Today is the beginning of the American Library Association Banned Books Week. Everybody grab a banned or challenged book and start reading.
The site also has lists of Frequently Challenged Books, organized by year. The classics list surprised me. Who knew I was reading so many challenged books and enjoying them without feeling the least twinge of conscience? I must be going to hell in a handbasket.
There’s also a list of the most Frequently Challenged Authors. Judy Blume, high five.
I think people ascribe too much power to books influencing action, particularly if they have not ACTUALLY READ the books. To whit: two examples from my childhood of books that were banned from my house.
I was reading THE LUCKIEST GIRL by Beverly Cleary at around age 14. My father found it and read the jacket, which describes a teenage girl who doesn’t get along with her mom and goes to California to spend a school year with her orange-growing relatives. He confronted me with the book. “Is this why you’re fighting with your mother? The book is giving you big ideas.” Um, no. In fact, the book is all about how the girl has a better relationship with her mother in the end. The NY Times said, “Ought to be required reading for teenage daughters and their mothers.”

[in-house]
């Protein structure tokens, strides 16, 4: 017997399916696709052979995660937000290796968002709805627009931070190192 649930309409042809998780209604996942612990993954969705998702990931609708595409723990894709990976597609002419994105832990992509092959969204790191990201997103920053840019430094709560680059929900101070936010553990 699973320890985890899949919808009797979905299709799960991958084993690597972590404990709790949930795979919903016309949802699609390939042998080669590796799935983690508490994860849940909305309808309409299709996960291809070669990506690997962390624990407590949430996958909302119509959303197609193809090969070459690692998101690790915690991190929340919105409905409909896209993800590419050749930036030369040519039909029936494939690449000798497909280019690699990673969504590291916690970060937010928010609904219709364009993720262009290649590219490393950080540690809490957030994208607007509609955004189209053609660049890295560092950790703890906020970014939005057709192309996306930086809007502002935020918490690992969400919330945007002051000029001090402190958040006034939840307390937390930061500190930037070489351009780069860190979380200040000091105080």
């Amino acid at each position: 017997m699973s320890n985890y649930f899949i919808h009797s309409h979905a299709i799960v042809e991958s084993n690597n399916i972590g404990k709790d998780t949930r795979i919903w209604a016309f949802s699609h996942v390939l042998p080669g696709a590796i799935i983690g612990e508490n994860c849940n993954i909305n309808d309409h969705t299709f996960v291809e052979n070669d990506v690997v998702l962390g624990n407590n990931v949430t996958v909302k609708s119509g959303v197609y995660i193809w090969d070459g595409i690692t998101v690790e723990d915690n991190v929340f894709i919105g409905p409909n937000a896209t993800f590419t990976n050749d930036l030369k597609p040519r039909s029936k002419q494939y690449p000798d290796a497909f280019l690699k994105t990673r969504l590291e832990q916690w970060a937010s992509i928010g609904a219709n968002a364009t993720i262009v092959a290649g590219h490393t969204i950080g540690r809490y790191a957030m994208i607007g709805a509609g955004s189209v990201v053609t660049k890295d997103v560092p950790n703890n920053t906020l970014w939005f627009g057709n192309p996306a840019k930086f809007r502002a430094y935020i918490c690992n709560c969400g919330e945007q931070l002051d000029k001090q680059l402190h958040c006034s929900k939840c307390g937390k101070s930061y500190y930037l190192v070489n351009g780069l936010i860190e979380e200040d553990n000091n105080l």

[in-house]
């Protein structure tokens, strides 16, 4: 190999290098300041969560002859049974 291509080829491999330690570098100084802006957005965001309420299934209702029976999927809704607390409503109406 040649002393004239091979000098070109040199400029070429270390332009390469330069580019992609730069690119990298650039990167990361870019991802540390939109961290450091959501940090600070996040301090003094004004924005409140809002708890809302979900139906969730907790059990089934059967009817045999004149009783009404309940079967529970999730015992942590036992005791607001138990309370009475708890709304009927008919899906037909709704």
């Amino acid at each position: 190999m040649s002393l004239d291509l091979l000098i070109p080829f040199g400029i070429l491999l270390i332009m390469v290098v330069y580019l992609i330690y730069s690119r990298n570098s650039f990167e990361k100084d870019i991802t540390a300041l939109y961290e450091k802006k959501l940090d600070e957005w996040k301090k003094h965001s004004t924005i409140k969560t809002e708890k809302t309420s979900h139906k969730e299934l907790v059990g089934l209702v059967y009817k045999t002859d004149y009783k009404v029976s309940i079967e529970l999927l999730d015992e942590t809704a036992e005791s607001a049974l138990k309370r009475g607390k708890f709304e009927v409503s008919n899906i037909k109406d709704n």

Another time, I had acquired Fer Shurr! How to Be a Valley Girl- Totally! at a used book sale. It’s a harmless and funny book about the language of valley girls. I thought nothing of it, until my parents were hunting around in my room and found it. “This was hidden behind your bed!” my father said, and proceeded to lecture me. Apparently they thought Valley Girl=Slut. I explained it was a joke book, and somehow my explanation was good enough that no one felt compelled to read it to actually see if I was right.
Needless to say, I actually did become more careful in hiding my books– and my inner life– from my parents.
My parents were not readers. We had one fiction book on the shelf when I was growing up, and that was left from my grandmother’s visit in the 1970s.
I have the feeling that people who ban books don’t generally read the books. They also may not understand what fiction is. Banning Harry Potter? But you know that he triumphs over evil, which is as good a religious morality fable as anything else?
You may read stuff and decide you don’t like it. You may read stuff and decide you do like it. That’s between you and that book. But you shouldn’t decide it’s easier to ban something than to think about the issues it brings up.